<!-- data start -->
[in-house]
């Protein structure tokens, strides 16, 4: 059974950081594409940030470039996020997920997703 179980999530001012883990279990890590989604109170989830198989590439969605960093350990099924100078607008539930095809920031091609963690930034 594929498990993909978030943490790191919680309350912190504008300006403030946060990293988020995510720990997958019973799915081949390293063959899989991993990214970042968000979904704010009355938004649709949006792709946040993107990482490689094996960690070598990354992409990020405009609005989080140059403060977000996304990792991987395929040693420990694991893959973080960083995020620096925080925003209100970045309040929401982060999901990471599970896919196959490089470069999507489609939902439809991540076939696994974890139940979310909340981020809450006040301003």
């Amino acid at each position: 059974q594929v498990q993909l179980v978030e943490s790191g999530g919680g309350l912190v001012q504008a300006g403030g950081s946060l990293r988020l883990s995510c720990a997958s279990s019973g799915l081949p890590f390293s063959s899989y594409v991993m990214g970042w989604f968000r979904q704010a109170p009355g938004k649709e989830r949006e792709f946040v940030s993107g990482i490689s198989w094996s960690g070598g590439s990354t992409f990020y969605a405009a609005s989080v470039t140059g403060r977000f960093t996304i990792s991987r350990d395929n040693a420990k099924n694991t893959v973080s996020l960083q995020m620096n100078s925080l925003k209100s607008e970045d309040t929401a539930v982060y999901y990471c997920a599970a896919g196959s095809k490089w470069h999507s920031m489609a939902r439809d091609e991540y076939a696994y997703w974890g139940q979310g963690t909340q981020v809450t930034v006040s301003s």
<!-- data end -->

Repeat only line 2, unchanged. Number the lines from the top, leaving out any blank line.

């Protein structure tokens, strides 16, 4: 059974950081594409940030470039996020997920997703 179980999530001012883990279990890590989604109170989830198989590439969605960093350990099924100078607008539930095809920031091609963690930034 594929498990993909978030943490790191919680309350912190504008300006403030946060990293988020995510720990997958019973799915081949390293063959899989991993990214970042968000979904704010009355938004649709949006792709946040993107990482490689094996960690070598990354992409990020405009609005989080140059403060977000996304990792991987395929040693420990694991893959973080960083995020620096925080925003209100970045309040929401982060999901990471599970896919196959490089470069999507489609939902439809991540076939696994974890139940979310909340981020809450006040301003």